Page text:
Thursday, November 6, 2008


Was it only 45 years ago that Martin Luther King gave his famous "I have a dream..." speech? For Obama to be the first 'black' (doesn't his being half white entitle him to be called 'white' ? Or is white so superior to black that you can't be called white if you aren't pure white?) to become the President of the United States in our time is almost an impossible dream. Yet with yesterday's election results, America has shown us that it has come a long way in a short time to overcome segregation, discrimination and racism.

Less than two years ago, I didn't know who Obama was, and now he's President of the USA. I'm not so impressed that he's black, or half black or half white or chocolate.I am impressed that such a man exists. He embodies all things we, whether Americans or Tanzanians or Norwegians or whoever, want in a leader especially in these times. It just makes me wish there were more Obamas around to kick out the Bushits in the world.

Will Malaysia too one day have a Prime Minister not based on race, religion and family ties but on caliber? Yes, dream on, Malaysians.

Fish Paste, Fish Balls & Fish Cakes

A quick bowl of noodles with fish balls and fish slices. Give me a bowl of this any time, with a hot chili sauce, and I'm happy.

A couple of months ago, Chloe, a reader living in Australia, asked me how to make fish paste. I directed her to Greg & Nee, where Nee had posted a fishpaste-making recipe. Today, I wanted a simple lunch of fish balls noodles and so had Vero, my helper, make the fish paste. I never make it as good as her; her fish balls can bounce off the floor. I do not eat or buy commercial fish balls because I want to eat only what is worth eating.

I only know of 3 types of fish that can be made into springy fish paste. The best one is the spotted mackeral, my fav for making fishballs because it doesn't have many small bones so it is easy to scrape the meat off. The second fish is the 'tofu fish' . This fish has sweeter flesh but plenty of bones so it is more work to get the flesh off. The 3rd fish is the yellow tail jook chim. I think jook chim is barracuda. The problem with the jook chim is that only the ones with the yellow tail will have enough gow, a kind of protein (please help me out food scientists!) in the fish that when worked correctly will make the paste firm and springy to the bite.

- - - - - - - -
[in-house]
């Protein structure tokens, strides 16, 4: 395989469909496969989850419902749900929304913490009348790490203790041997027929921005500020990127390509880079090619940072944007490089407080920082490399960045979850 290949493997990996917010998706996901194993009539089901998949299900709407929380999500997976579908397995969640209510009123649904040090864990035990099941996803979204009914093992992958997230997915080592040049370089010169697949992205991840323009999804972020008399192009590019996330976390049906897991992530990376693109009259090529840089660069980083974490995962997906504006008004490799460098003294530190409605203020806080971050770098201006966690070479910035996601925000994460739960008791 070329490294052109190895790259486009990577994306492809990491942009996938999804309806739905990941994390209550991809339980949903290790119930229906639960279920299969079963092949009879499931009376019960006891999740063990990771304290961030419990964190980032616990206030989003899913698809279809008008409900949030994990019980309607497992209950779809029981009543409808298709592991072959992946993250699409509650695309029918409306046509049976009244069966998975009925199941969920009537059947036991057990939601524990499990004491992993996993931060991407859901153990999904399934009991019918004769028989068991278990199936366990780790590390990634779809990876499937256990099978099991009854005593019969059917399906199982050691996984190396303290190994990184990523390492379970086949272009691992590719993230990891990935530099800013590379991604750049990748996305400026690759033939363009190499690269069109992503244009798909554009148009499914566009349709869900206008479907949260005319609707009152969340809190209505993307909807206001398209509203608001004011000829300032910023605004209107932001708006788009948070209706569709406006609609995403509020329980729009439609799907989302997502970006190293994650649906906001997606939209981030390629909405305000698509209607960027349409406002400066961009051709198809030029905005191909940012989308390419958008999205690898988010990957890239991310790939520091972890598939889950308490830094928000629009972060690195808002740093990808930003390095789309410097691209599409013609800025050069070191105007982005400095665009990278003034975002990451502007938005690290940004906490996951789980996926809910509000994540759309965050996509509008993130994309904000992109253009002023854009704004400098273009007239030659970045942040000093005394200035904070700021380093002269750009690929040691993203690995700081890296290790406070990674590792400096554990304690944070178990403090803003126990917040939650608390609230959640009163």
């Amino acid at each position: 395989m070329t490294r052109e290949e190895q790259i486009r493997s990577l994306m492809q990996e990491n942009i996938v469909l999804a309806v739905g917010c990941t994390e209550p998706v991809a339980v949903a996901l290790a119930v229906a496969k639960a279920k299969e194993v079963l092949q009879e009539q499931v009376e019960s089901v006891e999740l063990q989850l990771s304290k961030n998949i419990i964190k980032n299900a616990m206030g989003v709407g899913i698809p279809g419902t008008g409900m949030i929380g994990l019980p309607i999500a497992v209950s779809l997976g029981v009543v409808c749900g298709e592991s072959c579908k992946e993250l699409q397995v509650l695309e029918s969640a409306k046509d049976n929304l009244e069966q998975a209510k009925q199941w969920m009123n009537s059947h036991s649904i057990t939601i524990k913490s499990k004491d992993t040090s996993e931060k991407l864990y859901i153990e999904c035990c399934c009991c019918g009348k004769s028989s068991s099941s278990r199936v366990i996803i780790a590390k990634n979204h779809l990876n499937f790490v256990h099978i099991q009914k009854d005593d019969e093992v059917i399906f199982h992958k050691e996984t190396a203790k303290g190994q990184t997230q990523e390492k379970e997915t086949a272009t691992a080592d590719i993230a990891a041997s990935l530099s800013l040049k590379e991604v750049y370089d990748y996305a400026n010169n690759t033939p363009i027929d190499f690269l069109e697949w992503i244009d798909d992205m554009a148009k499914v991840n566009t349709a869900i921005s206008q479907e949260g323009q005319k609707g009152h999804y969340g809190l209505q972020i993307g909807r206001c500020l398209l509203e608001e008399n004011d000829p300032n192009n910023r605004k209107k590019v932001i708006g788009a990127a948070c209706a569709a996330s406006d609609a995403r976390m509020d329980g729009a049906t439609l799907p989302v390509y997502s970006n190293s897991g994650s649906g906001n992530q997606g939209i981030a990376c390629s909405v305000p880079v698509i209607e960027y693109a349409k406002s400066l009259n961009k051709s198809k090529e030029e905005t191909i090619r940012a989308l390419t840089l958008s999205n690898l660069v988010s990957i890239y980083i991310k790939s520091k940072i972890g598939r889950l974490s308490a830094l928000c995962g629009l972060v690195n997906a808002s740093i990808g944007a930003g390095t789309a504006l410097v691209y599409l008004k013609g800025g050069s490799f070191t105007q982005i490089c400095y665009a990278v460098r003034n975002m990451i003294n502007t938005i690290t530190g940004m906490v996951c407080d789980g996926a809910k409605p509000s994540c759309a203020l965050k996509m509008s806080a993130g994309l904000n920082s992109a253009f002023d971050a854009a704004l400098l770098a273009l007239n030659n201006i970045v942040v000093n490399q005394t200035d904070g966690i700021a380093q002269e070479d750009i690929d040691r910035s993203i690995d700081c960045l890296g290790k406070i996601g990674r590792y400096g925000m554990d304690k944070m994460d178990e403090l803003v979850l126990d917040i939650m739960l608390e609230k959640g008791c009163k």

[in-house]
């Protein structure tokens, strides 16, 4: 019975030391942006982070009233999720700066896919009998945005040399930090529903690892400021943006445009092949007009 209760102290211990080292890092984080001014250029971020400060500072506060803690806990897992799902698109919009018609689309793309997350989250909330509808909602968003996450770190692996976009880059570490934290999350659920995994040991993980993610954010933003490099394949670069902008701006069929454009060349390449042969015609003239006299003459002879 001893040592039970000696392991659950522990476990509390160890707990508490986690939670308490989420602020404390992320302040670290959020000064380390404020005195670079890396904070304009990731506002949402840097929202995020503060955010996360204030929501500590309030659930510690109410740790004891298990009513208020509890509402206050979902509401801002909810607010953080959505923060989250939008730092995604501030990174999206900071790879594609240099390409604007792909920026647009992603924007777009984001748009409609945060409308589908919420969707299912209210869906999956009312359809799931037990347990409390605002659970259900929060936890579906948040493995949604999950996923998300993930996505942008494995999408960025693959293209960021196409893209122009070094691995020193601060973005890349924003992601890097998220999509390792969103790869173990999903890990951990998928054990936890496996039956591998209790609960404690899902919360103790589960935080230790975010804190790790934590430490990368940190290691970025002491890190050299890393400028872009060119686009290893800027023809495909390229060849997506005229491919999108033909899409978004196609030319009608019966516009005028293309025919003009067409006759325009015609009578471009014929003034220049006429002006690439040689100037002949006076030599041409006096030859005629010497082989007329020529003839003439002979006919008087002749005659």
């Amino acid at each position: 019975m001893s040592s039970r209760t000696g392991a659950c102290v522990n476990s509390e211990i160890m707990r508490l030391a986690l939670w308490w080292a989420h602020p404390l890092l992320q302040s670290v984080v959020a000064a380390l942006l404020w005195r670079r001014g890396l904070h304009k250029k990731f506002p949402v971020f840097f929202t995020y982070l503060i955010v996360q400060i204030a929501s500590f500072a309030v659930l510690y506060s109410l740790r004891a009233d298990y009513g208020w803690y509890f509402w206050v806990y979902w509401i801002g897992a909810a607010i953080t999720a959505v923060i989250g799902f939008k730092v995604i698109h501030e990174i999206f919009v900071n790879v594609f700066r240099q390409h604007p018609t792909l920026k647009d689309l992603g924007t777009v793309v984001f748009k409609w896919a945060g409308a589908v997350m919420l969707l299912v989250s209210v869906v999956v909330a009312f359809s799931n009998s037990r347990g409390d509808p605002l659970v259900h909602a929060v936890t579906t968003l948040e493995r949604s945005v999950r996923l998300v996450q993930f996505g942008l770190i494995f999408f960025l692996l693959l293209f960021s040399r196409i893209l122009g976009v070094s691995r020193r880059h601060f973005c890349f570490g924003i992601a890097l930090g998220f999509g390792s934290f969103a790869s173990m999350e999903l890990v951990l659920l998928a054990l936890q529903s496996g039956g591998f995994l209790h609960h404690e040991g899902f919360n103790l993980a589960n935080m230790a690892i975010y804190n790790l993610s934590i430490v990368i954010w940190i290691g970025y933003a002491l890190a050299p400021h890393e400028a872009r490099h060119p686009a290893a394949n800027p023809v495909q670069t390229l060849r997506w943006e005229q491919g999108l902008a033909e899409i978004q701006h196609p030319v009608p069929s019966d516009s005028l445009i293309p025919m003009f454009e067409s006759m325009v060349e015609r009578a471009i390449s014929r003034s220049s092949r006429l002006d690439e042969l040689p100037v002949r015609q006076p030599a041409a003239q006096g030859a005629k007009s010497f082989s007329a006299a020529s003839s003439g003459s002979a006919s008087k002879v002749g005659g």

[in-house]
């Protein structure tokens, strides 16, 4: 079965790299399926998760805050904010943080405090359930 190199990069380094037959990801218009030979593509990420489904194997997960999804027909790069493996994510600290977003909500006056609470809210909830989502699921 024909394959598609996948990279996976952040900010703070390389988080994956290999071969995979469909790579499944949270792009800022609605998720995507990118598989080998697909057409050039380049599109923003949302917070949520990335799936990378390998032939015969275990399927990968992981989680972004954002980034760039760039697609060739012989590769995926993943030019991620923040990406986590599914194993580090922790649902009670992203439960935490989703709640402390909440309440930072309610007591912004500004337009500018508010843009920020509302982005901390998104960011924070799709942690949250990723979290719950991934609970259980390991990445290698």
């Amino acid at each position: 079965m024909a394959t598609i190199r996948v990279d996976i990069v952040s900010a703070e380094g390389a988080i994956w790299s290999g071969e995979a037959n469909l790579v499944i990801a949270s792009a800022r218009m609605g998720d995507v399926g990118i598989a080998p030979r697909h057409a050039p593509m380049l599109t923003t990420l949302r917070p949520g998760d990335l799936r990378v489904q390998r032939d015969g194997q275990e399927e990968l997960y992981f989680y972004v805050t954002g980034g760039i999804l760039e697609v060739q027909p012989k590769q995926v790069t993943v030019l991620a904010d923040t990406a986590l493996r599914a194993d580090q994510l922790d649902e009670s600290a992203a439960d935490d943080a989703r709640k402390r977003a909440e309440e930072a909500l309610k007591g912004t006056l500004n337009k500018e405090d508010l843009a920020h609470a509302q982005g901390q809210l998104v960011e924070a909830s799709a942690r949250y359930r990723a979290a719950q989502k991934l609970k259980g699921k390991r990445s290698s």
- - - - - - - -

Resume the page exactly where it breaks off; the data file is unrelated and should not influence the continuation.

Spotted mackeral

Tofu fish

Just in case you don't know, fish paste is usually made into fish balls and fish cakes and a key criteria is that the fish balls must give a good springy bite. I've told you before that Chinese eat not for taste only but also for the food's texture. You can get that good springy bite from all commercial fish balls but remember that unscrupulous fish paste makers are only concerned about their profit margin, so a lot of additives, preservatives, starch and inferior fish scrapes are thrown in, resulting in springy, spongy but tasteless and flavorless fish balls. Fish cakes are more flavorful than fish balls because they are highly spiked with msg and fried, making them more palatable.

My FIL complains that home-made fish balls are too solid. He prefers the sponginess of commercial fish balls. The reason why home-made fish paste is solid is because it is 99.9% fish meat! I once bought some fish balls and despite stuffing one up my nose, I could not detect any fish flavor AT ALL. And when the fish balls were boiled, they bloated into golf balls but once the heat was off, they shrunk. Home made fish balls never puff up like that. I have no idea what people put into factory fish balls but I suspect there's no fish. I think how they get the fish balls so springy-spongy is probably with the addition of some konyakku-like substance, or it may well be konyakku. The Japanese are well-known for making processed food and many of their foodstuff is made of konyakku which gives a good bite.

Because there's no preservatives, home-made fish paste should be consumed within 2 days of making. One way my mom took care of extra fish paste, after making stuffed tofu balls and fish balls, was shape them into patties and fry them into fish cakes. The fish cakes can be sliced and served with a chili-lime dip or use to top a bowl of noodles. Fried fish cakes can be kept for upto 4 or 5 days, or kept in the freezer but upon thawing there'll be some holes in them.

Home made fish cakes

I can cook you a 10-course meal but making good fish paste is not one of my skills. I know the method, and once in a while my fish paste turns out okay, but Vero's the expert so I'll let her show you:

1. Scrape the flesh off the fish with a metal spoon. Remove any bones.

2. Put the scraped fish onto a wooden block and chop it with the back of your Chinese cleaver until the flesh is fine.

3. In between the chopping, add salt, white pepper and some cornstarch. Make a small bowl (1/4 cup) of salted water to pat sprinkle over the fish paste as you chop. Do not add too much water or the paste will be too soft.

4. This is the most important step but I couldn't get a good picture. You gather the fish paste in your palms and slap it onto the wooden block, again and again, and in between you coat the lump of fish paste with some salted water.

5. When the fish paste is done, it will be firm and slightly springy when you press it with your finger. It can now be rolled into fish balls and shaped into fish cakes patties and fried.

note: I was at a Magicmix demonstration and they made perfect fish paste by putting everything (using ice cubes instead of water) into a food processor.